Monday, December 17, 2012

Presenting Montessori Lessons: Show – Don't Tell

NAMC teacher presenting montessori lessons show don't tell fractions boy
When I started my upper elementary Montessori training, I was impressed by the fluidity of the mentor teacher’s presentations. There was a calm, peaceful flow about them that seemed to reflect the Montessori environment. It was as if the whole Montessori philosophy was highlighted in each presentation. As we gathered around, we watched in awe as our mentors presented with practiced grace.

When it came time for me to present a lesson, I fumbled and stumbled over the explanation of the materials and the steps. My mentor stopped me and said, “In Montessori, we show, not tell.” In other words, let the materials speak for themselves.

Presenting Montessori Lessons: The Freedom to Present Without Words

Dr. Montessori preferred her teachers to have no prior teaching experience. She was afraid it would be too difficult to unlearn all the conventional wisdom and practices. Instead, she wanted her teachers to come without preconceived notions of best practices. Looking back, I understand her concern. It took some time for me to stop talking and over explaining during my lessons. I thought if I was not talking, students were not learning.

Finally, in a moment born of sheer exasperation, my mentor told me she wanted to see me present a lesson in complete silence. I was terrified. How would anyone understand if I did not explain what I was doing? I nervously prepared my lesson and invited my fellow teachers to join me at the mat. What happened next was nothing short of miraculous. As I went through the lesson, the materials were all that was needed to keep the lesson focused. The freedom to present without words helped me focus on my exact movements and the precision of the lesson. When I was finished, my peers told me it was the best lesson I had presented by far.
NAMC teacher presenting montessori lessons show don't tell geometric triangles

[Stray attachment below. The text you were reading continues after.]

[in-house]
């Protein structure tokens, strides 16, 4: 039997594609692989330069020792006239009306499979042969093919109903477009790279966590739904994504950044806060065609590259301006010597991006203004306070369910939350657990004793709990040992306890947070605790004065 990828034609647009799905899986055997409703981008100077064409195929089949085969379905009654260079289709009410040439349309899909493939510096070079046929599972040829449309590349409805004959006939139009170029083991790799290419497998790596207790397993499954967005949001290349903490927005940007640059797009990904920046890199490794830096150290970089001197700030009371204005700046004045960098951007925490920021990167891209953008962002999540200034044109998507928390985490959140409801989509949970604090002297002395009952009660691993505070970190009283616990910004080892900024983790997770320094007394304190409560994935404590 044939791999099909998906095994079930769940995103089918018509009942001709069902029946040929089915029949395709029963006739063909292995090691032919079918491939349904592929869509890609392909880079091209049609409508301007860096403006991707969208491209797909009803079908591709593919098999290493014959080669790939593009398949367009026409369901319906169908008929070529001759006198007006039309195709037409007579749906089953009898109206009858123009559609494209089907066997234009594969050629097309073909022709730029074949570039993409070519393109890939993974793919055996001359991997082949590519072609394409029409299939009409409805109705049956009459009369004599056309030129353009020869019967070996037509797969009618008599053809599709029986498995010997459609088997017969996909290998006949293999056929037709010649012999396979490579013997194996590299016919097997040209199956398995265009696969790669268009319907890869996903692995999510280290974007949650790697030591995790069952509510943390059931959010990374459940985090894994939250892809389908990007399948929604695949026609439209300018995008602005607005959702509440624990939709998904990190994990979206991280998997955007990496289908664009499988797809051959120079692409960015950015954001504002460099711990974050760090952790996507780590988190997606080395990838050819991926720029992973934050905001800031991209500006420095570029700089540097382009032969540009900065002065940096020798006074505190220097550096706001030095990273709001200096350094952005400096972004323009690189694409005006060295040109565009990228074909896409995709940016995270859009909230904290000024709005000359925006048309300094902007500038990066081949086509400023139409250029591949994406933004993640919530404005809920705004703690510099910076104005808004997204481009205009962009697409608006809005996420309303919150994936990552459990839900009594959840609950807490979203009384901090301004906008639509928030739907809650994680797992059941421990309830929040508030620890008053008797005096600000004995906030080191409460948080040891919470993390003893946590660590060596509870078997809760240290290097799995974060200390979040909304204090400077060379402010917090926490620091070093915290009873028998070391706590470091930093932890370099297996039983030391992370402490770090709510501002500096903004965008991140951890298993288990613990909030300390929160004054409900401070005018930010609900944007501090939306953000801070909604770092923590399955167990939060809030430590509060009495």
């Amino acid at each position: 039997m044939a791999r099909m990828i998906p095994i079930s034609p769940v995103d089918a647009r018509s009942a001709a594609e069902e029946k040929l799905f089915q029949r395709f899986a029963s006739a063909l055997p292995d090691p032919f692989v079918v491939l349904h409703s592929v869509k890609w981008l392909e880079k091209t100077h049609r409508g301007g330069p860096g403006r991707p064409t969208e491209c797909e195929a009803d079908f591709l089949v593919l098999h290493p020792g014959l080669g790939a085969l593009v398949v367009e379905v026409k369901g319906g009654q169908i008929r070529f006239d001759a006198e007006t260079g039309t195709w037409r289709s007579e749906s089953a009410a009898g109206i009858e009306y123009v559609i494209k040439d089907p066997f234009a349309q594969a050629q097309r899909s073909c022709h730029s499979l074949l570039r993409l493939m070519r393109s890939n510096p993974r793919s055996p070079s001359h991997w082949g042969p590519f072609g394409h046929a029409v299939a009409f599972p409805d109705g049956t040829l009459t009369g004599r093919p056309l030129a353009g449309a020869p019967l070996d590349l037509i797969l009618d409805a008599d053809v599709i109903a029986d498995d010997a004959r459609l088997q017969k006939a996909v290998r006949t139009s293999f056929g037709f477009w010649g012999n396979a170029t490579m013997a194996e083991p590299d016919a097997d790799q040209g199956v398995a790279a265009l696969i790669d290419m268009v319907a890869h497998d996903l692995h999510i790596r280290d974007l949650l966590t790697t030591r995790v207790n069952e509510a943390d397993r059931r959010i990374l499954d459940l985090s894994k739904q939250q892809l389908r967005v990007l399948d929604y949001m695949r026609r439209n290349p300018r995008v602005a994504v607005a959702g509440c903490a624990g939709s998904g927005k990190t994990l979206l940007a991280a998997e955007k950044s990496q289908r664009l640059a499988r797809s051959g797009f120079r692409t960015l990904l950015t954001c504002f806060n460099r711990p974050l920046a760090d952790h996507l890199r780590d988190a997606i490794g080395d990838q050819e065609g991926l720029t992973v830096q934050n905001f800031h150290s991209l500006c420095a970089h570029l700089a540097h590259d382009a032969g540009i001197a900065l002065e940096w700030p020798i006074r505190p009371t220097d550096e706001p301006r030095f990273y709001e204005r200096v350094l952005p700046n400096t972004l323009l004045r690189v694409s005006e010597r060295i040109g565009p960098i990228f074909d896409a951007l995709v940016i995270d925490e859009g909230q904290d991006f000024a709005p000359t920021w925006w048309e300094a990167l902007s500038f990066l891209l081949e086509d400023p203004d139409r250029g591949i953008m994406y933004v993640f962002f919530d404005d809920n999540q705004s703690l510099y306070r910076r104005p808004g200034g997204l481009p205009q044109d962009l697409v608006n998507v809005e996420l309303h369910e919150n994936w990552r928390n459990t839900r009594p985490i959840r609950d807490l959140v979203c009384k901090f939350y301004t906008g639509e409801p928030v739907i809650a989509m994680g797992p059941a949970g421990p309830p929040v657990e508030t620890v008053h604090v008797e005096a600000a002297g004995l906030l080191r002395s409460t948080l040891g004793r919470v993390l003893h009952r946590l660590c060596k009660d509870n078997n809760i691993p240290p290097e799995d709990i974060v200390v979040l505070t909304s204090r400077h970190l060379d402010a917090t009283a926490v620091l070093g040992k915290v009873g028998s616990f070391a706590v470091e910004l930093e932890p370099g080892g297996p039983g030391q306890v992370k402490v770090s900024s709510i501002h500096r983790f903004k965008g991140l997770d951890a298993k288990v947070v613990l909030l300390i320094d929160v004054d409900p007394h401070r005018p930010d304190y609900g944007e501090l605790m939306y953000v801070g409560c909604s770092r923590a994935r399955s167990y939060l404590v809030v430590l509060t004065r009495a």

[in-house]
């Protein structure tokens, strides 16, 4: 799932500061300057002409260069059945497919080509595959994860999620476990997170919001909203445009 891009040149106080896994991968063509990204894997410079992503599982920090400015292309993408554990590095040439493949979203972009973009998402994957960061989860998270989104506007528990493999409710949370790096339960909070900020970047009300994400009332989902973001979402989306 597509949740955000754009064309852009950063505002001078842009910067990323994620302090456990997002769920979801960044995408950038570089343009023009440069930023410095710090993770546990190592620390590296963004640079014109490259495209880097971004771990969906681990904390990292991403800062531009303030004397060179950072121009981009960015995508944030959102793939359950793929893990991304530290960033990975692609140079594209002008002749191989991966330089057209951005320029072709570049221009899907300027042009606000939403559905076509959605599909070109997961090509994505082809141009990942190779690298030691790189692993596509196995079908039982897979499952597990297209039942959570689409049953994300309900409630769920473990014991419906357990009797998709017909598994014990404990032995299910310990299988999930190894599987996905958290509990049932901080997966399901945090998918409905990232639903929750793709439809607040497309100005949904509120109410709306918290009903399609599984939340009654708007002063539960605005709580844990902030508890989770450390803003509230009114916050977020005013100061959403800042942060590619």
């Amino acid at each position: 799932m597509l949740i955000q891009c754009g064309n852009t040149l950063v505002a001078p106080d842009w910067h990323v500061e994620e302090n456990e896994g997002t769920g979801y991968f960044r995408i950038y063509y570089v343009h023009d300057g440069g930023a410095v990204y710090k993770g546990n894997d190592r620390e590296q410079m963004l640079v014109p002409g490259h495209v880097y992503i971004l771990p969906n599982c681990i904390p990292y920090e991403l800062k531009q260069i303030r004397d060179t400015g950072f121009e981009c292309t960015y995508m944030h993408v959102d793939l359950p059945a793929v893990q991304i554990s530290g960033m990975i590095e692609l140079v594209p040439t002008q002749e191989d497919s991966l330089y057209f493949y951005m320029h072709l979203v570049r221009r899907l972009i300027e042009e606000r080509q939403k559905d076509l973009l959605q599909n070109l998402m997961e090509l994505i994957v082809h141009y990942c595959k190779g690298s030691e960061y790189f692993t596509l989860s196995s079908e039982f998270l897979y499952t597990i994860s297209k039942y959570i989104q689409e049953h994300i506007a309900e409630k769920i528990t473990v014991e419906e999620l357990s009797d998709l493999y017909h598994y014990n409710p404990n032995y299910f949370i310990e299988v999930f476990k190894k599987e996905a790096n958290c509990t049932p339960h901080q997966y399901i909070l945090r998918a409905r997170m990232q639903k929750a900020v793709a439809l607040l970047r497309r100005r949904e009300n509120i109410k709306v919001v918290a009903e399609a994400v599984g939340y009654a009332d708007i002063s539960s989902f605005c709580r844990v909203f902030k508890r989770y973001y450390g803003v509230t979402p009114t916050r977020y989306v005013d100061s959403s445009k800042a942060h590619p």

This practice of showing, not telling is a vital part of the Montessori method. Lessons at all levels should be delivered with as little explanation as possible. Maren Schmidt (Understanding Montessori: A Guide for Parents) uses the phrase SHOWSlow Hands, Omit Words — to help teachers remember to slow down, use purposeful movements, and choose words carefully. Dr. Montessori designed her materials to hold the attention of the students and the concreteness of the manipulatives shows the students exactly what to do without the teacher having to explain. Like the Socratic method of antiquity, the Montessori method helps students learn through the use of critical thinking, reasoning, and logic. Without interference from the teacher, the student learns the abstract truths on their own. By discovering the answers on their own, knowledge is internalized rather than simply memorized from a teacher’s lecture.

Next time you get ready to present a lesson to your students, challenge yourself to do it in silence. I promise you will see a world of difference, not only in yourself but in the focus and concentration of your students, as well.
As much as possible, NAMC’s web blog reflects the Montessori curriculum as provided in its teacher training programs. We realize and respect that Montessori schools are unique and may vary their schedules and offerings in accordance with the needs of their individual communities. We hope that our readers will find our articles useful and inspiring as a contribution to the global Montessori community.
© North American Montessori Center - originally posted in its entirety at Montessori Teacher Training on Monday, December 17, 2012.


  1. How can a Montessori Teacher motivate her students to do lower elementary math work?

  2. Dear Anonymous,

    Maria Montessori firmly believed that if we follow the child, he/she will show us exactly what they need. While they may not directly want to work the Montessori math materials, they are interested in something mathematical. Maybe they really like dinosaurs. Then we need to find a way to incorporate math into our lessons on dinosaurs. I'm sure you can find some dinosaur "counters" that can be used. For more ideas on motivating Montessori elementary students, you may be interested in this blog Montessori Elementary Teacher Perspectives: Tips for Following and Inspiring the Child.


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